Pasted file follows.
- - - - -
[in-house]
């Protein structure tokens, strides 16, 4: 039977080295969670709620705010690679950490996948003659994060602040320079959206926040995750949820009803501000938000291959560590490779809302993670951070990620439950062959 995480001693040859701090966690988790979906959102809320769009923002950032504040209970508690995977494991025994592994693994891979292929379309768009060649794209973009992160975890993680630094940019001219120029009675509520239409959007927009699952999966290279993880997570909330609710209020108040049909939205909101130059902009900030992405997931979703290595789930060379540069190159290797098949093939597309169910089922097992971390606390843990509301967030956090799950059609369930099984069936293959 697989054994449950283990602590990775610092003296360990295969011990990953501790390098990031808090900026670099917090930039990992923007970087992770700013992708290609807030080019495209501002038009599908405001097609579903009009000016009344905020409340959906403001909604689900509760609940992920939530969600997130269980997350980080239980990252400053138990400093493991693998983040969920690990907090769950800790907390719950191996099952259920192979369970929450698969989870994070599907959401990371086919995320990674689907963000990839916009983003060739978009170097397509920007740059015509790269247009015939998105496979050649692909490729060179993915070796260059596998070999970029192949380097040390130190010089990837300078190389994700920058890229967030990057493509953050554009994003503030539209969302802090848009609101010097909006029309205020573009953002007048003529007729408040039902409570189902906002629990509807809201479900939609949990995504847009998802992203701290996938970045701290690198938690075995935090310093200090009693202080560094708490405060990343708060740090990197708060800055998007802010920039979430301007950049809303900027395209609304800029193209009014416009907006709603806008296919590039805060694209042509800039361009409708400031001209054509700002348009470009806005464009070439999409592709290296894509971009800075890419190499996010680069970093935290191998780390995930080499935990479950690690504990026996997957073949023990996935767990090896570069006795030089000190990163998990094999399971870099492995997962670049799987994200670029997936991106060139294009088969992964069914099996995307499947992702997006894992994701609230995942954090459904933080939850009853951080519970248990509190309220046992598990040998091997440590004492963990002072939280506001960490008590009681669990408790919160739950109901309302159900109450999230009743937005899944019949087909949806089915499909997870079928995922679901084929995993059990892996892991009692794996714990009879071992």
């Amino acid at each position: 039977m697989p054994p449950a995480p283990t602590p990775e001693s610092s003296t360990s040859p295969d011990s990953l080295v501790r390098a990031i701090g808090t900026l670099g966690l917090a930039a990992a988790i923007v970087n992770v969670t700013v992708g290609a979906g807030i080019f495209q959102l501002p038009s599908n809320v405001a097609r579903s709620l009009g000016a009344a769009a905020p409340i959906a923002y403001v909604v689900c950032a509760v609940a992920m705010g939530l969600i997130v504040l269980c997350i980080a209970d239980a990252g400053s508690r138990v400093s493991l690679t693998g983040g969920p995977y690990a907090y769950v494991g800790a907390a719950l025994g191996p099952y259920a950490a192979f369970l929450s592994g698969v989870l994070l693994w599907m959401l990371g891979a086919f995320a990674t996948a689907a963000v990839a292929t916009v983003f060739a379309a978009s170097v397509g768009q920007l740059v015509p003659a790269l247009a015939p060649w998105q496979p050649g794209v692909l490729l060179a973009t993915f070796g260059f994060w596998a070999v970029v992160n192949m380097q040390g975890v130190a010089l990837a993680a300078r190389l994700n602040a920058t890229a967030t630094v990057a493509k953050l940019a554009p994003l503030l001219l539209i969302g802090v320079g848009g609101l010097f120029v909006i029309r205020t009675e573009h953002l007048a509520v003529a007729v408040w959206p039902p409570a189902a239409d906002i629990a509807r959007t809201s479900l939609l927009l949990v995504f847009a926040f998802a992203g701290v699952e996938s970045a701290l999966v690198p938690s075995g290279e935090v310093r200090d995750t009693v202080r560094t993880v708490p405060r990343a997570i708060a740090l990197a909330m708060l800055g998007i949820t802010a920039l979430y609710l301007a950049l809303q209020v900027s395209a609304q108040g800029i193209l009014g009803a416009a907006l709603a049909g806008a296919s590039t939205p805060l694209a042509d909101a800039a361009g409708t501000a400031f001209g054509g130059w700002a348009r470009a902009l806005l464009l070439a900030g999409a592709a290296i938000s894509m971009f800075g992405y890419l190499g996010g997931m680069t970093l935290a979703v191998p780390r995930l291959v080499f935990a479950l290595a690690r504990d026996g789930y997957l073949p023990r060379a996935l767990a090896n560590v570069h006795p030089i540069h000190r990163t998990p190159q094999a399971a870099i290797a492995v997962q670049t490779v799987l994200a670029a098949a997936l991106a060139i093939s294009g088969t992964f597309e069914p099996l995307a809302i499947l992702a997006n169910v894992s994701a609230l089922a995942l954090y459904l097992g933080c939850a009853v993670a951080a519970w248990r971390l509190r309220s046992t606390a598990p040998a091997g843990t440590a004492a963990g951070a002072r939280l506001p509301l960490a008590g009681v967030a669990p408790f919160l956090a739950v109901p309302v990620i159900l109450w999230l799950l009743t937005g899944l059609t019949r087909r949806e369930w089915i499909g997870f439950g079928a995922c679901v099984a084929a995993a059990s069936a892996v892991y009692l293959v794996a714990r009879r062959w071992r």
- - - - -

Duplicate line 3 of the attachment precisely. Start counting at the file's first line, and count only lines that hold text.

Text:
């Amino acid at each position: 039977m697989p054994p449950a995480p283990t602590p990775e001693s610092s003296t360990s040859p295969d011990s990953l080295v501790r390098a990031i701090g808090t900026l670099g966690l917090a930039a990992a988790i923007v970087n992770v969670t700013v992708g290609a979906g807030i080019f495209q959102l501002p038009s599908n809320v405001a097609r579903s709620l009009g000016a009344a769009a905020p409340i959906a923002y403001v909604v689900c950032a509760v609940a992920m705010g939530l969600i997130v504040l269980c997350i980080a209970d239980a990252g400053s508690r138990v400093s493991l690679t693998g983040g969920p995977y690990a907090y769950v494991g800790a907390a719950l025994g191996p099952y259920a950490a192979f369970l929450s592994g698969v989870l994070l693994w599907m959401l990371g891979a086919f995320a990674t996948a689907a963000v990839a292929t916009v983003f060739a379309a978009s170097v397509g768009q920007l740059v015509p003659a790269l247009a015939p060649w998105q496979p050649g794209v692909l490729l060179a973009t993915f070796g260059f994060w596998a070999v970029v992160n192949m380097q040390g975890v130190a010089l990837a993680a300078r190389l994700n602040a920058t890229a967030t630094v990057a493509k953050l940019a554009p994003l503030l001219l539209i969302g802090v320079g848009g609101l010097f120029v909006i029309r205020t009675e573009h953002l007048a509520v003529a007729v408040w959206p039902p409570a189902a239409d906002i629990a509807r959007t809201s479900l939609l927009l949990v995504f847009a926040f998802a992203g701290v699952e996938s970045a701290l999966v690198p938690s075995g290279e935090v310093r200090d995750t009693v202080r560094t993880v708490p405060r990343a997570i708060a740090l990197a909330m708060l800055g998007i949820t802010a920039l979430y609710l301007a950049l809303q209020v900027s395209a609304q108040g800029i193209l009014g009803a416009a907006l709603a049909g806008a296919s590039t939205p805060l694209a042509d909101a800039a361009g409708t501000a400031f001209g054509g130059w700002a348009r470009a902009l806005l464009l070439a900030g999409a592709a290296i938000s894509m971009f800075g992405y890419l190499g996010g997931m680069t970093l935290a979703v191998p780390r995930l291959v080499f935990a479950l290595a690690r504990d026996g789930y997957l073949p023990r060379a996935l767990a090896n560590v570069h006795p030089i540069h000190r990163t998990p190159q094999a399971a870099i290797a492995v997962q670049t490779v799987l994200a670029a098949a997936l991106a060139i093939s294009g088969t992964f597309e069914p099996l995307a809302i499947l992702a997006n169910v894992s994701a609230l089922a995942l954090y459904l097992g933080c939850a009853v993670a951080a519970w248990r971390l509190r309220s046992t606390a598990p040998a091997g843990t440590a004492a963990g951070a002072r939280l506001p509301l960490a008590g009681v967030a669990p408790f919160l956090a739950v109901p309302v990620i159900l109450w999230l799950l009743t937005g899944l059609t019949r087909r949806e369930w089915i499909g997870f439950g079928a995922c679901v099984a084929a995993a059990s069936a892996v892991y009692l293959v794996a714990r009879r062959w071992r």